Always Best Care provides companionship and home helper services that can keep your senior safer. Having someone there to answer the phone or door, or be there with your senior during certain times of the day can help them to make more sound decisions and reduce their risk of being victim to a scam. For more information about Always Best Care and how your senior can benefit from in-home care and senior services, call David Baim (267) 217-7059 Or email dbaim@abc-seniors.com.


Managing Money as you Age

6355351769_766503f534_bFinances are something we all worry about throughout our lives, but particularly so as we age. Typically, as you get older income decreases but expenses stay constant or sometimes increase. However, with the right strategies and plans in place, you should stretch your budget and still live comfortably in retirement.

Change up your Savings: As you hit your 40s and 50s, start rethinking your savings. How is your retirement savings looking? It can be worthwhile to put more of your income into a savings account or bonds. Don’t forget to take advantage of matching contributions by your employer. Seek out a financial planner so you make informed decisions with your hard-earned money.

Evaluate Monthly Expenses: Track where your money is really going. As much as you want to help others, consider your own needs. Look for unnecessary expenses or areas where to cut back. Can you cut costs by going with another provider, consolidating, or refinancing any loans? Consider downsizing your home if you have unused extra space with high maintenance costs just eating into your budget. You can still live well on less!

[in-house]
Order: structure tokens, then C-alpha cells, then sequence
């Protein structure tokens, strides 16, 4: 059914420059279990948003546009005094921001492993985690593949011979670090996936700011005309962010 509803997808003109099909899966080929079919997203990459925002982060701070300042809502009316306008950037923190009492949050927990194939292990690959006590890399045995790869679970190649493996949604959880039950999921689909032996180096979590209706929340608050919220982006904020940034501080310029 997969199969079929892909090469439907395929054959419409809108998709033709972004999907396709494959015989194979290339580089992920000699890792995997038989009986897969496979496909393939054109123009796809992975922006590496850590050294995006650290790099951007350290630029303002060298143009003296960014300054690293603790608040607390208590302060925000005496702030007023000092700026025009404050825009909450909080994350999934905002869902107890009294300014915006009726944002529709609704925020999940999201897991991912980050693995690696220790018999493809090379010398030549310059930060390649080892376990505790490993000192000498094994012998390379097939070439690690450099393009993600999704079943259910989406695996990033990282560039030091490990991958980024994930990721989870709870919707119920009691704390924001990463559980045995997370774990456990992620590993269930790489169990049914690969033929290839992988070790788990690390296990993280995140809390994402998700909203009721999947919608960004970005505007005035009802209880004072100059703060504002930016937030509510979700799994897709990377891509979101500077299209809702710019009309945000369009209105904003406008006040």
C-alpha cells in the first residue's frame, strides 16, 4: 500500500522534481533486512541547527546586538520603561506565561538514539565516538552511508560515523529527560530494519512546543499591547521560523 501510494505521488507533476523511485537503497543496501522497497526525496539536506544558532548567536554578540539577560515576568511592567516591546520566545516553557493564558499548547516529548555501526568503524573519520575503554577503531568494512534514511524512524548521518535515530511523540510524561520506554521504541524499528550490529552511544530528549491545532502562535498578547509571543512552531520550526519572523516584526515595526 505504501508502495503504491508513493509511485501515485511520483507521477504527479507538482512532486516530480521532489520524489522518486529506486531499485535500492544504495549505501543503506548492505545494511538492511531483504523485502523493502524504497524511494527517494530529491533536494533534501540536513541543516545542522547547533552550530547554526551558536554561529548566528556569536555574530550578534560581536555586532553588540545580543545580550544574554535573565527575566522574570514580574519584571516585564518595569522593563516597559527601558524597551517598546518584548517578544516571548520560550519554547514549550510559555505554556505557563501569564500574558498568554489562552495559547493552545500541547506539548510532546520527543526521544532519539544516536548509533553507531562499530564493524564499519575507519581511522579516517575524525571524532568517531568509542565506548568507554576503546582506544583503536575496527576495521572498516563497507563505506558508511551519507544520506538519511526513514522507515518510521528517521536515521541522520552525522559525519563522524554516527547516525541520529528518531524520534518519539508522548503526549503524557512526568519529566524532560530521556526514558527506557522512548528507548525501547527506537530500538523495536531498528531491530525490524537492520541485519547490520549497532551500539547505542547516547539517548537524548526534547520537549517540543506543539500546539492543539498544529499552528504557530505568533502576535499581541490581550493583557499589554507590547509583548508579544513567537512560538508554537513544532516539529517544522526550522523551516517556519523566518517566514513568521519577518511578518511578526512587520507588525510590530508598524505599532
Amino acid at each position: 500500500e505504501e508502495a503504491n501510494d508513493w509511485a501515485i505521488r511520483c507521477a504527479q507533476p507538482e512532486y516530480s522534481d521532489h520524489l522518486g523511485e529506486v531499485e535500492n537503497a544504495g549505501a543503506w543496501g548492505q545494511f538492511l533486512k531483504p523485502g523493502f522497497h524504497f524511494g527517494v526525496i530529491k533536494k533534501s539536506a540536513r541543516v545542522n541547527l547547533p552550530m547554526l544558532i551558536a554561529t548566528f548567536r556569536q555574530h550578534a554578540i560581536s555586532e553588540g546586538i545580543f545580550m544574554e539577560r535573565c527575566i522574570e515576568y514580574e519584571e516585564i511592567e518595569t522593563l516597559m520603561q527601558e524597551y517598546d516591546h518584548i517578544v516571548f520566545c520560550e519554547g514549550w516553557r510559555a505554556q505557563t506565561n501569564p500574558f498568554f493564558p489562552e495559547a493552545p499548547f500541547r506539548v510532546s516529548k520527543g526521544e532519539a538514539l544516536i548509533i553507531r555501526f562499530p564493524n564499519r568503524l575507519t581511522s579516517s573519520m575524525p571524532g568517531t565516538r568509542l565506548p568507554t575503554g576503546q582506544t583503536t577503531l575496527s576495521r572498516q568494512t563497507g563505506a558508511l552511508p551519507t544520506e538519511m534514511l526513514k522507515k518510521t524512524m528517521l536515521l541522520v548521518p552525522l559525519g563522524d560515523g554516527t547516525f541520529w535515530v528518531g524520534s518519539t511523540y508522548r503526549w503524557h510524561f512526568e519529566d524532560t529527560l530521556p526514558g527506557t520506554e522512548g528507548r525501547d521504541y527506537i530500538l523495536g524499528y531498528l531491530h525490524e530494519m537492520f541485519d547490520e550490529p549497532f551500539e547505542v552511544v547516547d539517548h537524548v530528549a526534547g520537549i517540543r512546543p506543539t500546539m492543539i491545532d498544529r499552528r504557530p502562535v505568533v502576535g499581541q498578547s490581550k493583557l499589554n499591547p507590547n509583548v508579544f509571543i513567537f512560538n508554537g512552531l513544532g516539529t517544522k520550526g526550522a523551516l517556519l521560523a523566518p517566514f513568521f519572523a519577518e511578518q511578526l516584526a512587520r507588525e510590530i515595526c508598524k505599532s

What daily or weekly activities are eating away at your savings? You also have to weigh these items with what gives you the most joy in your life.

Look for ways to Save: Take advantage of discount and savings programs on things like prescriptions, travel, and purchases. Look for sales, use coupons, and ask for senior discounts when possible.   Memberships at Costco, AAA and other club-like companies offer many savings incentives.

Hold out on Social Security: If you can wait a few more years to start drawing Social Security, you may receive higher payments. This may help stretch your income as you age and help your savings last a little longer.

Stay Active: Cut back on healthcare expenses by staying active and becoming proactive about your health. Maintain a healthy diet and engage in regular physical activity to stay in shape and ward off illness and injury.  Schedule maintenance visits to the doctor and don’t ignore any warning signs of illness or disease.

Think Ahead: Be realistic about the future. If you know you won’t be working for another 10 years, don’t plan your finances around the idea that you will. Weigh the costs and benefits of aging in place, downsizing, or moving to an assisted living community. Look at all of the associated expenses to decide the optimal time to buy and sell or to make other major transitions. Selling furniture and property you no longer need can also be a way to provide some extra income.

Have an Open Discussion:  Invite your children into your financial world and share your fiscal information.  They are probably going to be helping you down the road so why not give them any monetary surprises.  Make sure they are clear on your plans for your home and any other large assets.

Practicing good financial skills can allow you to maximize your savings and get the most out of your retirement. Just because you are on a fixed income doesn’t mean you can’t live comfortably. The earlier you start planning and managing your money wisely, the better off you will be. Saving a little bit at a time can add up over the years.

If you’re weighing your options and looking toward senior services or assisted living, contact Always Best Care today to schedule a free consultation. We can also assist you with referrals as necessary. It’s not too early to start planning for your future and lining up the supports and services you may need as you age. Call  David Baim at Always Best Care (267) 217-7059 Or email dbaim@abc-seniors.com to get started.